A rendering of the proposed Scarborough Public Library. Contributed / Simon Architects

Voters in Scarborough once again have rejected an expansion of the Scarborough Public Library, this year 7,097 to 4,817.

Of Scarborough’s 16,691 registered voters, 12,717, or over 76%, cast ballots in Tuesday’s election, according to the Town Clerk’s Office.

In 2006, a $6.75 million expansion project was rejected by Scarborough voters by a much slimmer margin, 1,488 to 1,235.

Voters this year were asked to authorized the town to borrow up to $12.9 million to triple the size of the library. The cost of the expansion was $13.7 million but, with temporary relocation expenses, the overall price tag of the project was estimated to be $16 million, with any costs in excess of the $12.9 million to be raised via fundraising.

Those who supported the library project cited a great need for space. Now, excess furniture is crammed into offices, the library’s online database is stored in a closet, and books are placed on out-of-reach shelves.

Those opposed believed increasing the size of the library from 13,000 square feet to 35,000 square feet, was excessive both in its footprint and cost. The bond would have required the owner of a home assessed at $400,000 to pay an extra $1,000 in taxes over the life of the bond, $35 per year on average over 30 years, according to Town Manger Tom Hall.


“We are very happy that the town’s voters agreed with us that the proposed library expansion far exceeded the town’s needs,” Susan Hamill, a member of the SMARTaxes group, which campaigned against the expansion, wrote in an email to The Forecaster.

Part of the SMARTaxes group’s argument was that a new school project is on the horizon and is expected to come with a hefty tax increase.

“Especially with a $135 million school project scheduled to be on next year’s ballot, we hope that this vote will convince town leaders to begin a meaningful discussion of all the town’s building plans and their financial impact on taxpayers,” Hamill said. “Had that discussion occurred before the library project went on the ballot, the library might have come forward with a more reasonable and affordable plan that voters could have accepted.”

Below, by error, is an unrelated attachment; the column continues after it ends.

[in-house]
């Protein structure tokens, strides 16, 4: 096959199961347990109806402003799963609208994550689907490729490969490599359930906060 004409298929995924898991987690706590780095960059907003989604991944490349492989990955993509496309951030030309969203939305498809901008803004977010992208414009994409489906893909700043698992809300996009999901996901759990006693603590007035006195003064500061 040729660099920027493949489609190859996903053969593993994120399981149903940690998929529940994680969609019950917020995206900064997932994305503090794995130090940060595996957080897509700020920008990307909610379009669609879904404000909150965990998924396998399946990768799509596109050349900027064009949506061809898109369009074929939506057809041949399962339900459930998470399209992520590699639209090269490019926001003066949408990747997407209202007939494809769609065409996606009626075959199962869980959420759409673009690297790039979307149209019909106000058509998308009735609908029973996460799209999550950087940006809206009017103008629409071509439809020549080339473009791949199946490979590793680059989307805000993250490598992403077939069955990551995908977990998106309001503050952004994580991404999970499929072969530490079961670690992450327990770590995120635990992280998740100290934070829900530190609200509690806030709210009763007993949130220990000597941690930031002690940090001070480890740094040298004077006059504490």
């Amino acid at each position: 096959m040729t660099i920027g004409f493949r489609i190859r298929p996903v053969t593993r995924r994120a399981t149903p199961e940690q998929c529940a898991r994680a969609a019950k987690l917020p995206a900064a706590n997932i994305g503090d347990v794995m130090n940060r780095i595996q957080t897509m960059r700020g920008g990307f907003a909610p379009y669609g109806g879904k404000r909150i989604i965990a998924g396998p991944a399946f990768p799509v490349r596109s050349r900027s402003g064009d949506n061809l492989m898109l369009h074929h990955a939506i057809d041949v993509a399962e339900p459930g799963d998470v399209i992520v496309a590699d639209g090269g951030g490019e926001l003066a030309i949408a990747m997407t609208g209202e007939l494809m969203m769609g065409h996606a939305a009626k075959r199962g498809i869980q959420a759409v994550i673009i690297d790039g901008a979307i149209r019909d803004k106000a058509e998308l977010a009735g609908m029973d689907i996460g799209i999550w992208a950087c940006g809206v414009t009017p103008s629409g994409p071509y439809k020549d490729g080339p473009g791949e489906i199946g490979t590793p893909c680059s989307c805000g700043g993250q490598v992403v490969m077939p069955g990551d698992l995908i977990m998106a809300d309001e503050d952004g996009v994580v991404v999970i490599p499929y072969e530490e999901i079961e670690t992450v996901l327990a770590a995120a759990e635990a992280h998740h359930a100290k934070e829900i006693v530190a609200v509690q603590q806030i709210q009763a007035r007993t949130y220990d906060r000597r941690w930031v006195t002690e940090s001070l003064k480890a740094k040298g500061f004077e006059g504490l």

The 22,000-square-foot, two-story expansion would have added an atrium, dedicated space for young children and teens, staff areas and large meeting rooms, one of which could fit 150 people comfortably.

Library Director Nancy Crowell, when contacted for comment Wednesday, read a statement the library had posted on its Facebook page:  “We thank our community for your expressions of support and votes. The library’s vision for the future is stronger than ever as we consider our next steps. We remain committed to providing you with the best service possible.”

Charter amendments 


Scarborough voters on Tuesday passed seven charter amendments.

Voters approved a future pay increase for town councilors and board of education members by a vote of 7,476 to 4,540, and voted 9,263 to 2,165 to change school board elections now held in June to November.

An amendment increasing the threshold for a monetary item to require a referendum was approved 8,101 to 2,998. Now, only projects or items costing more than $600,000 will require voter approval, rather than $400,000.

Voters decided 9,263 to 2,165 that any elected or appointed official who suspects a fellow board or committee member of having a conflict of interest has the right to ask that individual to address the potential conflict of interest.

Also approved were amendments extending the deadline for the town’s annual audit to be delivered to the council, 9,564 to 2,154; authorizing the Town Council to fill vacancies on the board of education via a special election, 9,520 to 2,119; and requiring the town to provide an itemized list of all capital assets over $100,000, with an estimated replacement schedule for each, 8,903 to 2,446.

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